One contestant chose a different path, as Yeomans performed an extract from William Forsythe’s In the Middle, Somewhat Elevated (and kudos to Forsythe for allowing the opportunity). Yeomans did well and I hope he impressed his boss by showing that he can accomplish this difficult choreography in a piece embedded in the ENB repertoire. Clever! Yeomans is used to competitions on this stage, since – as winner of the classical ballet section – he was a finalist in BBC Young Dancer 2017, losing out to Nafisah Baba. Yeomans did, however, win the ENB People’s Choice Award, which is voted for by audience members. Eireen Evrard was a popular winner of the Corps de Ballet Award, selected by her peers.
 

Julia Conway (Emerging Dancer Award winner) and Rhys Antoni Yeomans (People’s Choice Award winner).© ASH. (Click image for larger version)

Julia Conway (Emerging Dancer Award winner) and Rhys Antoni Yeomans (People’s Choice Award winner).
© ASH. (Click image for larger version)

All in all, each of the dancers had significant highlights and also things that were less impressive. In addition to the many coaches from the higher echelons of the company (too many to mention), one must credit ENB Music Director, Gavin Sutherland for his varied orchestrations and for conducting the ENB Philharmonic through this wide-ranging repertoire. Laurent Liotardo and Graham Tilley made charming and effective films to introduce the contestants; and last year’s Emerging Dancer, Daniel McCormick danced an effervescent interpretation of the Act III pas de deux from Don Quixote with Francesca Velicu.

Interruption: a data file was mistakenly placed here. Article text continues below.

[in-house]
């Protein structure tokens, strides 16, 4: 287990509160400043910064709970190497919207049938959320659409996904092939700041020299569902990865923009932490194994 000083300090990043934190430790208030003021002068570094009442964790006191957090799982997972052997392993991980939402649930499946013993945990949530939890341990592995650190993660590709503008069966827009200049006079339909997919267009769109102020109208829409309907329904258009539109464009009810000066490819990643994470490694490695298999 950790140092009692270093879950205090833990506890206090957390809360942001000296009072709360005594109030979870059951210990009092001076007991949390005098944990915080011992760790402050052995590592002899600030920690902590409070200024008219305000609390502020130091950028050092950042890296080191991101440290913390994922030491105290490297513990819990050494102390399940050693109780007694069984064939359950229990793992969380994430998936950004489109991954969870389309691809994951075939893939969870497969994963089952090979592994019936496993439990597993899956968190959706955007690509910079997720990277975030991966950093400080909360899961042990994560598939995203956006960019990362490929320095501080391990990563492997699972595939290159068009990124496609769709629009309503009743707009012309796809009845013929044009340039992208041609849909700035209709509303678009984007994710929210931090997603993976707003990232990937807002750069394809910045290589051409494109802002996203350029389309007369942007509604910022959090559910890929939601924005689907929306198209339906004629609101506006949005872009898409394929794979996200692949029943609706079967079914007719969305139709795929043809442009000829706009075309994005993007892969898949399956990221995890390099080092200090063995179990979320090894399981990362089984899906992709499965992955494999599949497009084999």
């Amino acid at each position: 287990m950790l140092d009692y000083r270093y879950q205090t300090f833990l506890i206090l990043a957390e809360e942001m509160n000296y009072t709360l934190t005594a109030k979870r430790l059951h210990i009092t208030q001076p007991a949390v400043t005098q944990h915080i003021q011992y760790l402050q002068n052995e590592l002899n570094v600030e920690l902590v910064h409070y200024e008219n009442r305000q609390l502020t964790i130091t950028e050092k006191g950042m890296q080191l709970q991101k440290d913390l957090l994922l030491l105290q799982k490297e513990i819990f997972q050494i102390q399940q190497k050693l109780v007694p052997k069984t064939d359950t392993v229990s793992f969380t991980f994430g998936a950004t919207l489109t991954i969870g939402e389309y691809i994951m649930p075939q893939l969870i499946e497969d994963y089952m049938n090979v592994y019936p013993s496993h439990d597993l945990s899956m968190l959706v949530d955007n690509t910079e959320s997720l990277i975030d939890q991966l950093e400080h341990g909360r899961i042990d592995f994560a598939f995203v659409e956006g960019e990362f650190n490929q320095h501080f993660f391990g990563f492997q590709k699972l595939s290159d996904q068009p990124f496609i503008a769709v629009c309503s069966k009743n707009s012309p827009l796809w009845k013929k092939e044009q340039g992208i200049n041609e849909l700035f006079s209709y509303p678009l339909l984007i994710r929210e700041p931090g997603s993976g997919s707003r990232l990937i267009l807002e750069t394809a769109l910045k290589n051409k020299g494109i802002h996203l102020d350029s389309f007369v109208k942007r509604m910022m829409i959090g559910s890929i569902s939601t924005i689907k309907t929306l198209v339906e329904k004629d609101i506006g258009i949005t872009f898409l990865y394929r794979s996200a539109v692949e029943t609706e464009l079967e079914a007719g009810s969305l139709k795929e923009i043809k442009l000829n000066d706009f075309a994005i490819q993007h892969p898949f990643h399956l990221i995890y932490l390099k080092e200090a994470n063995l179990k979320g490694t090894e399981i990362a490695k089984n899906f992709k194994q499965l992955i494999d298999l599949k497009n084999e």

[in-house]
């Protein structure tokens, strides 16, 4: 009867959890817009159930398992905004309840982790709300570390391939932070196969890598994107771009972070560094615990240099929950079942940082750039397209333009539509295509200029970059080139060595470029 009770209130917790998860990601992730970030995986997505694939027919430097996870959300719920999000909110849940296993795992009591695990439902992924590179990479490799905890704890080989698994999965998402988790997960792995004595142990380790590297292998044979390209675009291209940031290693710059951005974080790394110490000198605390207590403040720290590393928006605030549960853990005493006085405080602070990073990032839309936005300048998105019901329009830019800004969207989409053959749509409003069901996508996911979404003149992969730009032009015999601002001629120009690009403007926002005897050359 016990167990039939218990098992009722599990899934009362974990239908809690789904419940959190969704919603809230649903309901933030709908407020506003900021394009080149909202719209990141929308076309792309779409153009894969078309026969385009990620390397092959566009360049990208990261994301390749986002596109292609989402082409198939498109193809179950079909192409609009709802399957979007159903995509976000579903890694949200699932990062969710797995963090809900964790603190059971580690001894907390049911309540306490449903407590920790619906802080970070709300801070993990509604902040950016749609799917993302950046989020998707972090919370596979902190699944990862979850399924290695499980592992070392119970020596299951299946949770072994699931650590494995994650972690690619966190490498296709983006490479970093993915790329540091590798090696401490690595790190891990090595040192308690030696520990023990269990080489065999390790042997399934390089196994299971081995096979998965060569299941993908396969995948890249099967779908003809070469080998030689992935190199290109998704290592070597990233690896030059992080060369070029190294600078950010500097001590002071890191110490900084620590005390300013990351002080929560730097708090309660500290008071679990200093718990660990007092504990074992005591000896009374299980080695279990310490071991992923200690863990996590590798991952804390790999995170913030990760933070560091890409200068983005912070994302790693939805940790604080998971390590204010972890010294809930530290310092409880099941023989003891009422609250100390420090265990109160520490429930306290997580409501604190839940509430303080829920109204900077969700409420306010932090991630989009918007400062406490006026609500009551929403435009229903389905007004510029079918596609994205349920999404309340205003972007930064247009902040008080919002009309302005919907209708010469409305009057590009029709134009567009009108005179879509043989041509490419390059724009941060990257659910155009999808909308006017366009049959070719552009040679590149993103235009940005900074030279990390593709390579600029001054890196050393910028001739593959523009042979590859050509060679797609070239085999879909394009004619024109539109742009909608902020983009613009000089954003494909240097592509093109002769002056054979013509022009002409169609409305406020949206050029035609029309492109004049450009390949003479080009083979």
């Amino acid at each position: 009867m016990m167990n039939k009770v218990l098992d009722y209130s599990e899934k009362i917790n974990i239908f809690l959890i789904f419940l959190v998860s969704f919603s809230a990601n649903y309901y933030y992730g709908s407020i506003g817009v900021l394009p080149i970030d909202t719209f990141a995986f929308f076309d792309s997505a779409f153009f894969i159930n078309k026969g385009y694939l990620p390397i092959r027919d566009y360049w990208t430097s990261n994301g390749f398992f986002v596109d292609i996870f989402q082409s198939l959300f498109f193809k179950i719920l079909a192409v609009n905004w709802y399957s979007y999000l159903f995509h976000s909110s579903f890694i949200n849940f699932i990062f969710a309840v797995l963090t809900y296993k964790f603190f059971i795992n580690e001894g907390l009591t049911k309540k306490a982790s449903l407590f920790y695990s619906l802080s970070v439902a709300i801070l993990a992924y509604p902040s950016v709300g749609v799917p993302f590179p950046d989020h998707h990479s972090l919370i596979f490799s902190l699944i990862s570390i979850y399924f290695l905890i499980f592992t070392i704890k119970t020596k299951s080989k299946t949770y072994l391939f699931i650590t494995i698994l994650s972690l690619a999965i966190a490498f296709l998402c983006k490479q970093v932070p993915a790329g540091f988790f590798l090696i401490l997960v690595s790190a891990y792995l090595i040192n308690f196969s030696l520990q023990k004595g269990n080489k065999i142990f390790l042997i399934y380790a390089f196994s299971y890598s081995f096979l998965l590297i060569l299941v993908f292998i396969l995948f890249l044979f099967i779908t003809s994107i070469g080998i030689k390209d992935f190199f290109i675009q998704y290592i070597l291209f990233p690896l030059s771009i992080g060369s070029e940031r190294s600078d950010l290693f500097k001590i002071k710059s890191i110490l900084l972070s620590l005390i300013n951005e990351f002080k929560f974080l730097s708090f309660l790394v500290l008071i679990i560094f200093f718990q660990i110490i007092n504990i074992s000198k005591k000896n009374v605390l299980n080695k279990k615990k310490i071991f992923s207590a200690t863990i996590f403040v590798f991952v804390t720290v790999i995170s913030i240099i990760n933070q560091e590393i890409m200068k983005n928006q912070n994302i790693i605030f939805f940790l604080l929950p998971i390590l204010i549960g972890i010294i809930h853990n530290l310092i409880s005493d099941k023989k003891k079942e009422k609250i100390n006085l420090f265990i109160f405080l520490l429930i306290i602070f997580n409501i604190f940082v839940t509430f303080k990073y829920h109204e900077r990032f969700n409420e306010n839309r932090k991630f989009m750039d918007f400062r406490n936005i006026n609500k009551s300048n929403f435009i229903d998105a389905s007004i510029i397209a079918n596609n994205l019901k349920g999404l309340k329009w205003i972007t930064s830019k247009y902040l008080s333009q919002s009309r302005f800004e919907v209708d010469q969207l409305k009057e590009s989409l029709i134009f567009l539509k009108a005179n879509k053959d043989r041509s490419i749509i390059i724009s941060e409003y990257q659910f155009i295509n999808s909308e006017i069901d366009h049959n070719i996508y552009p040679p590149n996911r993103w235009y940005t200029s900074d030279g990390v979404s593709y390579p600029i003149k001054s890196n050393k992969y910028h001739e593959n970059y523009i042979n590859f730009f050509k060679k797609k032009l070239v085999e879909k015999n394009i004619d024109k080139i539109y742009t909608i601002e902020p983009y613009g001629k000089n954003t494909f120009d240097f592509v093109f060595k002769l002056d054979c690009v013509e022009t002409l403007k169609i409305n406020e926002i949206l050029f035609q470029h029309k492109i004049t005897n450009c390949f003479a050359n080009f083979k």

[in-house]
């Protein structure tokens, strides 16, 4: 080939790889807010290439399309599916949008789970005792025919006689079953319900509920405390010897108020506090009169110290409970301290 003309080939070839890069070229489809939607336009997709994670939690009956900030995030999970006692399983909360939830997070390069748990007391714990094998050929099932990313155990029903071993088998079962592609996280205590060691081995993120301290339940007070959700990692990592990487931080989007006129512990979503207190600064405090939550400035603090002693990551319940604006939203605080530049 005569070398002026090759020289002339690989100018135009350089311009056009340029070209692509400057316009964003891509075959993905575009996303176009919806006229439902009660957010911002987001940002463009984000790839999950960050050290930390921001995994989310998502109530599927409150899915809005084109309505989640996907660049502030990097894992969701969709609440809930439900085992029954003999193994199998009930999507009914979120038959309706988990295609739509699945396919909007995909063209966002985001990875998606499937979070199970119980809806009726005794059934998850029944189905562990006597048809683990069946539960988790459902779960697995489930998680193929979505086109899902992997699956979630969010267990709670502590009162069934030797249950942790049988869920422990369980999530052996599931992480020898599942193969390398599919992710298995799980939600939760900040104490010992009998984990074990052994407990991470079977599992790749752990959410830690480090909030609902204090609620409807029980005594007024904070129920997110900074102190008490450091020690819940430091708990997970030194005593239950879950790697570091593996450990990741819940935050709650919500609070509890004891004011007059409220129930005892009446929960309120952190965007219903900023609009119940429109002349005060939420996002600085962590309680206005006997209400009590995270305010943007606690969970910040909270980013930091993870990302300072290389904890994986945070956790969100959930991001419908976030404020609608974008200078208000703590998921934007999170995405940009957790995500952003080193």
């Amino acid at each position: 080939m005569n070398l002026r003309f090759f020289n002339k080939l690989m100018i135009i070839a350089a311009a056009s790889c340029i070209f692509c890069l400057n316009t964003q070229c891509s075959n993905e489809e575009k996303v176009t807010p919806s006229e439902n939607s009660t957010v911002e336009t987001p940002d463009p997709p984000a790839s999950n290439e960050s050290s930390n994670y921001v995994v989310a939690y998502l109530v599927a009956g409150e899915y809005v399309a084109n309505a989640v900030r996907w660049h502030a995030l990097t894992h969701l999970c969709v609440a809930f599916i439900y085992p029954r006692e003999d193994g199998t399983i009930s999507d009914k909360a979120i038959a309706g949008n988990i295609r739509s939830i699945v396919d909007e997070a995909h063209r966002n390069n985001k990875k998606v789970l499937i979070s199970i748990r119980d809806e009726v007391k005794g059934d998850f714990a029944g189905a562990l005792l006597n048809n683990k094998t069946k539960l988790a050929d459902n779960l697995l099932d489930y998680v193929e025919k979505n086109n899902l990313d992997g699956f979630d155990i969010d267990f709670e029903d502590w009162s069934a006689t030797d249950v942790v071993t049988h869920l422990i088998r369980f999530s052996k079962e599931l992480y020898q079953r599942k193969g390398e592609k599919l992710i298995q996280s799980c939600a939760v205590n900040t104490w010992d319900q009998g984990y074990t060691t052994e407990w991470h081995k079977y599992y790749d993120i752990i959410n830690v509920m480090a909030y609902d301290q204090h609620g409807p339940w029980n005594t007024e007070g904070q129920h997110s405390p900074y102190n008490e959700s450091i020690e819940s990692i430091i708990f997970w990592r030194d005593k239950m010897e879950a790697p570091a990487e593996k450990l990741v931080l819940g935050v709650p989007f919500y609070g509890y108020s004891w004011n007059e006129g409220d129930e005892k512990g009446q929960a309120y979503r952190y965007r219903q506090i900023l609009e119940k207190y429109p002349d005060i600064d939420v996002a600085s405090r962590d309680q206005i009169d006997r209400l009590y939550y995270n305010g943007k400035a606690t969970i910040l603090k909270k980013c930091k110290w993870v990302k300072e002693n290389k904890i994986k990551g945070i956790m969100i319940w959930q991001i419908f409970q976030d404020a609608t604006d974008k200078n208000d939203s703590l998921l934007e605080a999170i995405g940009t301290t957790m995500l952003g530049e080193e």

For those who did not win, one important and salutary fact to recall is that a certain Vadim Muntagirov trod the boards in this contest, back in 2011, and he did not win (he lost out to Kase). In fact he was never ENB’s Emerging Dancer. Just look at him, now!
 
 

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Dance Writer/Critic. Member of the Critics' Circle, Chairman of the Dance Section and National Dance Awards Committee. Writes for leading dance magazines & websites - in UK, Europe, USA, Japan & cyberspace. Graham is based in London.